Sometimes the 80/20 Rule doesn’t work, but I still try to apply it.  Usually it works itself out, but it gives me a jumping off point when I’m trying to figure an estimate on something.

Give me a challenge  – give me a situation and I’ll apply the 80/20 Rule to it.   Be it laundry, cleaning house, running errands, cultivating customers, – – give me your best shot!  I’d love to see how we can apply this rule to other situations.

Happy Wednesday Everyone,






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Word up Wednesday – The P Words

Have you ever noticed that many higher positions in a company all start with the letter P?

Take a look:

President: Top executive responsible for a firm’s overall operations and performance. He or she is the leader of the firm, serves as the main link between the board of directors (the board) and the firm’s various parts or levels, and is held solely responsible for the firm’s success or failure. One of the major duties of a President is to maintain and implement corporate policy, as established by the board. Also called CEO (Chief Executive Officer) or managing director, he or she may also be the chairman (or chairperson) of the board.

Principal: “One of the primary persons” — either the owner, proprietor, sole shareholder, director, president, managing partner and the like.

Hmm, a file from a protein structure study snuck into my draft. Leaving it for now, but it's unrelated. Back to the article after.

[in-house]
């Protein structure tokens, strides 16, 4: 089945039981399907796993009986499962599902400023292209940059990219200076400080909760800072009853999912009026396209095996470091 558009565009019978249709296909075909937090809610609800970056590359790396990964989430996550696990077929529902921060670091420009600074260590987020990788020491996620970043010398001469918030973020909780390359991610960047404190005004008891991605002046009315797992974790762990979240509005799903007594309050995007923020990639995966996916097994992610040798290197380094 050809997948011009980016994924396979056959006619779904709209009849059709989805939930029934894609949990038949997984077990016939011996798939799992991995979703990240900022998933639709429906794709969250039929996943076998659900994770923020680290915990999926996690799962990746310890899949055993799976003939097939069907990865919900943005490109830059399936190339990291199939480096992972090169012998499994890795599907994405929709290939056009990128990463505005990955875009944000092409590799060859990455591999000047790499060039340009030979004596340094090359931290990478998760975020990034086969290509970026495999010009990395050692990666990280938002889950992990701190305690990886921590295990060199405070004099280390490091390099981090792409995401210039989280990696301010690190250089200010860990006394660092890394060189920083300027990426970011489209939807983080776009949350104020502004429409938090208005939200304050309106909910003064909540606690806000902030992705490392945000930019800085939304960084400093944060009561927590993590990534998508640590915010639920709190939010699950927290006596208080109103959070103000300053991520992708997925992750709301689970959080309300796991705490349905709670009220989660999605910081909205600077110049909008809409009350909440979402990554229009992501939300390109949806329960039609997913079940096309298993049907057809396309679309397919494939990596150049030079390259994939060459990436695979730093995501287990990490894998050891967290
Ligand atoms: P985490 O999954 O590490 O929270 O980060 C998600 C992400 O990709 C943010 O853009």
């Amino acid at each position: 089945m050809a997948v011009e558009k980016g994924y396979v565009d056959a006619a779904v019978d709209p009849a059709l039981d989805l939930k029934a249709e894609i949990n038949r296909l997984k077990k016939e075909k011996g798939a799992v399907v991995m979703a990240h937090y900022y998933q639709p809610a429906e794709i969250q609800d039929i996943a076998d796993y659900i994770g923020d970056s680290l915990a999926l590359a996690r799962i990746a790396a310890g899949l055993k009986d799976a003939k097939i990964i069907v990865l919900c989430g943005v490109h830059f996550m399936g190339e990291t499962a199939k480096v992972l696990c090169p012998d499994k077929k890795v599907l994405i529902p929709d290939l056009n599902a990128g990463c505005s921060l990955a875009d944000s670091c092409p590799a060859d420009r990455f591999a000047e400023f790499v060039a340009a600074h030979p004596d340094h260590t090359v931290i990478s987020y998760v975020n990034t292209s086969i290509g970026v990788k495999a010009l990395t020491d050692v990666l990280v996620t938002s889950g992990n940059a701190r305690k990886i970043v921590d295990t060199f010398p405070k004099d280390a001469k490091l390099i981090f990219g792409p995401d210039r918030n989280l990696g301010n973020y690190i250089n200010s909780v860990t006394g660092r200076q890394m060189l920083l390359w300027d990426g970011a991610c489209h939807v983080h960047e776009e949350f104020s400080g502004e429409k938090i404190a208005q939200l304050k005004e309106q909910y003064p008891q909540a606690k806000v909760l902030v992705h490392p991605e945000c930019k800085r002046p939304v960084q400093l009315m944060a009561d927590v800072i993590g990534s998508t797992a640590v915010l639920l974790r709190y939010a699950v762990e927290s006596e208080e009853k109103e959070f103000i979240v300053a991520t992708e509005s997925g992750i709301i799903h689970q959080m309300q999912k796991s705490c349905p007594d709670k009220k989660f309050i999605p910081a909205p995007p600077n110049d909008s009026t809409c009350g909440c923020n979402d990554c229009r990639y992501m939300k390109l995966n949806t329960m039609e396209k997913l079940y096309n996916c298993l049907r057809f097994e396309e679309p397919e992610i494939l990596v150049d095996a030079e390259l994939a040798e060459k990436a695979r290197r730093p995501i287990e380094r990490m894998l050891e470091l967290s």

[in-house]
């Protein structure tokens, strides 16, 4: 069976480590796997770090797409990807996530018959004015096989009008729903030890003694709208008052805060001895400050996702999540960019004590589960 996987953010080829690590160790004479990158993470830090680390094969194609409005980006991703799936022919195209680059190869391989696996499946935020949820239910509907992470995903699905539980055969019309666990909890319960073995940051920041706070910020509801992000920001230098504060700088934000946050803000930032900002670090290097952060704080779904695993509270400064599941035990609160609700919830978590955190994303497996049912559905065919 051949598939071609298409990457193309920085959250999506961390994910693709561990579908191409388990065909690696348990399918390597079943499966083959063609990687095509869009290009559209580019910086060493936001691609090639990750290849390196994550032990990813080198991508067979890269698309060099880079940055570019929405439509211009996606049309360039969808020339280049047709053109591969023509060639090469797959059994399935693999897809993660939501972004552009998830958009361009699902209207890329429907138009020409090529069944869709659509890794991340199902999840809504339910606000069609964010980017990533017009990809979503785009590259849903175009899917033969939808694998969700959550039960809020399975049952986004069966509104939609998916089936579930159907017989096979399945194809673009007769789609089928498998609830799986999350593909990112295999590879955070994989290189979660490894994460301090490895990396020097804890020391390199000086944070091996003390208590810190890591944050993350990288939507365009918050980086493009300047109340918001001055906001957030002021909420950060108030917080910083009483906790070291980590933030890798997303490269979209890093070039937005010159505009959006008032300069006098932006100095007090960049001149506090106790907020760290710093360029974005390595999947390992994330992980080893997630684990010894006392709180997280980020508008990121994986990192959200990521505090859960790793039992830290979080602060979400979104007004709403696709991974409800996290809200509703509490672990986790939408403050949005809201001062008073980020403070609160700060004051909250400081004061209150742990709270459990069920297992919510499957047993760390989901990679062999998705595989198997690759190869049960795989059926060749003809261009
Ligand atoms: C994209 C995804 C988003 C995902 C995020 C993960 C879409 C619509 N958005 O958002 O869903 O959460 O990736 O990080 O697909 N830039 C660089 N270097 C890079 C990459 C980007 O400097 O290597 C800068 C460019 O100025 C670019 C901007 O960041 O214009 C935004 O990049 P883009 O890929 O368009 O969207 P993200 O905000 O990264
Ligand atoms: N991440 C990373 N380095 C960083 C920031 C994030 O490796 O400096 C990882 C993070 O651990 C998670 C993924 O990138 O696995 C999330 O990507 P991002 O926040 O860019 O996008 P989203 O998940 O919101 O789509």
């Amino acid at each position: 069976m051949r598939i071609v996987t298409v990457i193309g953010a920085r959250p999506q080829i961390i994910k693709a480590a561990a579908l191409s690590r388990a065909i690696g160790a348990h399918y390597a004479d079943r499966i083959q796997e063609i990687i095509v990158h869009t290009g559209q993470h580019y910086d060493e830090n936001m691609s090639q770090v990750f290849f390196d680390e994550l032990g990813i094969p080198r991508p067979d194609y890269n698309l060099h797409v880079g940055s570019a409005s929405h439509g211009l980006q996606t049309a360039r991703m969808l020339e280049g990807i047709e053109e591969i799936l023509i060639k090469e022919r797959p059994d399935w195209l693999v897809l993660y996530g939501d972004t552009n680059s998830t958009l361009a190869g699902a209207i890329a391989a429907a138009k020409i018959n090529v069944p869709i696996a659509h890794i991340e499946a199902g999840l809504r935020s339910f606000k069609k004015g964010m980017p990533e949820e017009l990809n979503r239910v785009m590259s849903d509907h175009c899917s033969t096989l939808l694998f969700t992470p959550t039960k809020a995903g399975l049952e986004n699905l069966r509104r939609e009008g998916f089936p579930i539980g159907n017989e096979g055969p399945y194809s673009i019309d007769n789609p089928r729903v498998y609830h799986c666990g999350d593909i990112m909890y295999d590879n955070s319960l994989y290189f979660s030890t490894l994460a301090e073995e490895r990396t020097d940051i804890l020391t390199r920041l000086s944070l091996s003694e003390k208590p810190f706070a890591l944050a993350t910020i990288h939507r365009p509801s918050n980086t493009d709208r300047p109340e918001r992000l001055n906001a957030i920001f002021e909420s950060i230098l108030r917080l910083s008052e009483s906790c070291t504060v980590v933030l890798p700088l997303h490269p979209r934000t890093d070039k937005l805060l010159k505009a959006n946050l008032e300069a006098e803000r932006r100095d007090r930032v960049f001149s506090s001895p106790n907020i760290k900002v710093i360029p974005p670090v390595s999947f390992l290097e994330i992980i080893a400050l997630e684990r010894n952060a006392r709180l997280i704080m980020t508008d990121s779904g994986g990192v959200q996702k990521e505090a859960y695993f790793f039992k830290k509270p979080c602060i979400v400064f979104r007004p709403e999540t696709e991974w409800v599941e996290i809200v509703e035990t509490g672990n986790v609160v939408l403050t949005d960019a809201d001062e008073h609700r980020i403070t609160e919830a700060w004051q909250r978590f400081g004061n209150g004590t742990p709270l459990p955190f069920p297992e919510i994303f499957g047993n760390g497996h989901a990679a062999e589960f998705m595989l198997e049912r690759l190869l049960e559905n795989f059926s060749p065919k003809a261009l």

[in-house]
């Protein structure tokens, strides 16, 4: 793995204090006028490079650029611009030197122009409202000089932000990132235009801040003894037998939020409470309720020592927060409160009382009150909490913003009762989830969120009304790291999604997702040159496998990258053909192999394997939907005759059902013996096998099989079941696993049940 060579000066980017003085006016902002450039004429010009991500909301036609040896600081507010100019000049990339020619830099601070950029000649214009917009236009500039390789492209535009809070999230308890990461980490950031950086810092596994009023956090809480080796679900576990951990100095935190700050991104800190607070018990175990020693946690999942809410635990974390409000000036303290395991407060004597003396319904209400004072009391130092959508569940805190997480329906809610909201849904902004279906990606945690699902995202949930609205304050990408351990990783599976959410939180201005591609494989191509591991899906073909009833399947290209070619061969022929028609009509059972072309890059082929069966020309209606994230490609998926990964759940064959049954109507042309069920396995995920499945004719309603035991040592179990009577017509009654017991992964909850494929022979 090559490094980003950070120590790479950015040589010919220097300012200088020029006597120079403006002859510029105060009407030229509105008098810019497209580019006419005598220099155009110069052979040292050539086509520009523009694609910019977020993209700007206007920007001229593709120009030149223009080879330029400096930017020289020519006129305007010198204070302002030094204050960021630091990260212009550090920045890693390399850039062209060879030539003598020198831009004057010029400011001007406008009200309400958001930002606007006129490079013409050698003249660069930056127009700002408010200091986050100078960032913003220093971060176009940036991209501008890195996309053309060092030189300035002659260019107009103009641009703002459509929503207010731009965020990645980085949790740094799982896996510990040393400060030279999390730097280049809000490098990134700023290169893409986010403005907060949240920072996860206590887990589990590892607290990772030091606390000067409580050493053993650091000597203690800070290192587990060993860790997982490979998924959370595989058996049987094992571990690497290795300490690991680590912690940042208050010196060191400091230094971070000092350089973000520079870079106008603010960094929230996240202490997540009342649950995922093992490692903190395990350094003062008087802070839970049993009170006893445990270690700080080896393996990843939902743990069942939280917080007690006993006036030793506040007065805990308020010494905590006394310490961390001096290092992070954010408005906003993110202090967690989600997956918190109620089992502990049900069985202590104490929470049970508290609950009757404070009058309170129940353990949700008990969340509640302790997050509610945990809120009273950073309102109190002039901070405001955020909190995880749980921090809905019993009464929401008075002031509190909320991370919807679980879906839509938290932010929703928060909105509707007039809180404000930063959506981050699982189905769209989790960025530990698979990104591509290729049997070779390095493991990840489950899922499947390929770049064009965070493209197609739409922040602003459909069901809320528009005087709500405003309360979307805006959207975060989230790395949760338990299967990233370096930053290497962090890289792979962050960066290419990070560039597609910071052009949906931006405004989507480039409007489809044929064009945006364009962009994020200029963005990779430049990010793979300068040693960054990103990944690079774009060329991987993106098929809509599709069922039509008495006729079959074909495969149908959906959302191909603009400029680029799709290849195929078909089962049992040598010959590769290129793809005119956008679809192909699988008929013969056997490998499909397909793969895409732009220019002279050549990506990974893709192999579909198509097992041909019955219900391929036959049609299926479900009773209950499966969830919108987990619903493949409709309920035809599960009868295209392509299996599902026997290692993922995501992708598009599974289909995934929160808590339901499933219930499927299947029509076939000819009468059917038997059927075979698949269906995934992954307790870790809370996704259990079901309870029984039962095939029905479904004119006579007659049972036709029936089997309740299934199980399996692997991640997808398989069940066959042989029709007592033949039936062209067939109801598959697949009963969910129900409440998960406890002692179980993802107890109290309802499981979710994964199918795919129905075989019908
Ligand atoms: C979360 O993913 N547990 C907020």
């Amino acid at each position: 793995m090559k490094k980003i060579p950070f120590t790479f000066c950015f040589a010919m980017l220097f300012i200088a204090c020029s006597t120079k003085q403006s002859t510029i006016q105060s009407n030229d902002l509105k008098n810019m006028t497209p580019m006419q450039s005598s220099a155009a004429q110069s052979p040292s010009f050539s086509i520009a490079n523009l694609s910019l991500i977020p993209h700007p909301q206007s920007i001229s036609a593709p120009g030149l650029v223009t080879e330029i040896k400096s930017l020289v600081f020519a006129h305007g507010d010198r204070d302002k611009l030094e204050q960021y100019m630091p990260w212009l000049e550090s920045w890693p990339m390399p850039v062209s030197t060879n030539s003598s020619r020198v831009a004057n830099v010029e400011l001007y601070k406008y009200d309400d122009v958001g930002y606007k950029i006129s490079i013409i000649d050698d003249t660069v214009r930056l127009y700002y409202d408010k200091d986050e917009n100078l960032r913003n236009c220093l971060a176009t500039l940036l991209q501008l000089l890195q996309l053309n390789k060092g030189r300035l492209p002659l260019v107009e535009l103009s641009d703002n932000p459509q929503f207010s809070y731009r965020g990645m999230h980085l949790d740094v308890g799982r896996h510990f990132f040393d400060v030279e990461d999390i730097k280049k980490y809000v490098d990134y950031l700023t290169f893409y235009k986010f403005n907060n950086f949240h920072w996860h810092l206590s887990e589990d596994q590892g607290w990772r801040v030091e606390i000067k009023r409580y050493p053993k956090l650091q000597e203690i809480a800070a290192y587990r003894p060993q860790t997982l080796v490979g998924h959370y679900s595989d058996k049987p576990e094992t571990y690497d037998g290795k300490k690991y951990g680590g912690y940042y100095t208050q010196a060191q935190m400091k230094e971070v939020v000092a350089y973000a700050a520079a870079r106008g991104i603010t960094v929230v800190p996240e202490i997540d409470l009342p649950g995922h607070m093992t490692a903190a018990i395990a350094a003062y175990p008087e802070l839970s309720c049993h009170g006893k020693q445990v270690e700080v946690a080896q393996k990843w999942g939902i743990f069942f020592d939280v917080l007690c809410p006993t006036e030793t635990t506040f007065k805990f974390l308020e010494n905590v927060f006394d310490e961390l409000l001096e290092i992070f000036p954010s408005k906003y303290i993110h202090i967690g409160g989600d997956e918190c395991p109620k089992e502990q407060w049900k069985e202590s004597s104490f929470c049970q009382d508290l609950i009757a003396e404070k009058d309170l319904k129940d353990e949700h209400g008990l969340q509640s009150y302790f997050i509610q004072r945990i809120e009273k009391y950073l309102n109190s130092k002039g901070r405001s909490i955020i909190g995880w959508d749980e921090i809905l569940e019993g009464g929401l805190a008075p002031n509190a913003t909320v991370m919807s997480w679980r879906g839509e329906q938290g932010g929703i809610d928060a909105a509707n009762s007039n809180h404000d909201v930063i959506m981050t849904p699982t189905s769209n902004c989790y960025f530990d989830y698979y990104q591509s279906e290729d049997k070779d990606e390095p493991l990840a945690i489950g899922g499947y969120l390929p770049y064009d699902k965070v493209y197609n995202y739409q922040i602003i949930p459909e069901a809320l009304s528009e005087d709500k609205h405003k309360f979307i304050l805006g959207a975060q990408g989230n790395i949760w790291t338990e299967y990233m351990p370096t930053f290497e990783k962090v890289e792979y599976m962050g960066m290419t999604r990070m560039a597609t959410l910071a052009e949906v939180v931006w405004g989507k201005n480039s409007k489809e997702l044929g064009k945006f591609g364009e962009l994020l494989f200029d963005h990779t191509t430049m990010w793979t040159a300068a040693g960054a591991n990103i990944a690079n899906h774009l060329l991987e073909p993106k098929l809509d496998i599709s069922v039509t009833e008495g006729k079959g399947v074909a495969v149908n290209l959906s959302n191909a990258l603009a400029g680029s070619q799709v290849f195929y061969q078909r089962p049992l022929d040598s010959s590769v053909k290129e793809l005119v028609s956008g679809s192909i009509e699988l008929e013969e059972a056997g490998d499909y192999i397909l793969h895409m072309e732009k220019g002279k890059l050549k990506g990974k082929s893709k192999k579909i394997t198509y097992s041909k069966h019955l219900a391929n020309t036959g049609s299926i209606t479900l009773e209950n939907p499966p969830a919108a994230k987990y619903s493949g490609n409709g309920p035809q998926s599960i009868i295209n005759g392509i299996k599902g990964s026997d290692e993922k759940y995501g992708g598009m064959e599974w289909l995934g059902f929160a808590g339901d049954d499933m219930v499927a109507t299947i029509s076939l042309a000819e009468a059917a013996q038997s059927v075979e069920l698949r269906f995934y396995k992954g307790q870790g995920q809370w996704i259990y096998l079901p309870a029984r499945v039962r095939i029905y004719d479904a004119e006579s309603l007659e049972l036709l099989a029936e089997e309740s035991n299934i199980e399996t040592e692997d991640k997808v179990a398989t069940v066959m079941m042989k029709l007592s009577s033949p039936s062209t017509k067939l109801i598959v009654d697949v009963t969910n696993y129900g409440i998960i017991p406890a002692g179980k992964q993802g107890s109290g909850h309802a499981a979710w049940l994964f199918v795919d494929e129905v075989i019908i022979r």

Partner: Individual who joins with other individuals (partners) in an arrangement (partnership) where gains and losses, risks and rewards, are shared among the partners.


Proprietor: Sole owner, or one of the owners.


Do you run your own small business?   What is your title?

Have a great Wednesday!


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Word Up Wednesday – Pigeon Holed

Pigeon Holed technically means (n) –  one of a series of small, open compartments, as in a desk,cabinet, or the like, used for filing or sorting papers, letters,etc. www.dictionary.com  

I think over the years, the more common use has been the metaphoric meaning (v) sense of narrowly categorizing or deferring.  www.wikipedia.com  People refer to themselves as being “pigeon holed” when they are forced to do the same job over and over while not getting an opportunity to grow and expand their skills.


It is my opinion that the term pigeon holed has a negative connotation.  In a sense, you are being forced to do something that you don’t particularly want to do but seem to end up with the job “because you are so good at it”.  If you want to take the positive perspective, consider that you are an expert in this area and people come to you because they respect the job you do.

If you are feeling resentment in repeating a task, project or job you are probably feeling pigeon holed.  Likewise, if you are missing out on opportunities because you are assigned do the same jobs you’ve done in the past.  If other people never volunteer to do things because the job is undesirable and “you should do it, because you’ve done it before and you’re so good at it” – – you’re probably being pigeon holed.

Unless you don’t mind it, I’d fight hard to not get pigeon holed into things.  Personally, I tend to get bored quickly by repeating things over and over.  I am always looking for new opportunities and new ways to expand my skills.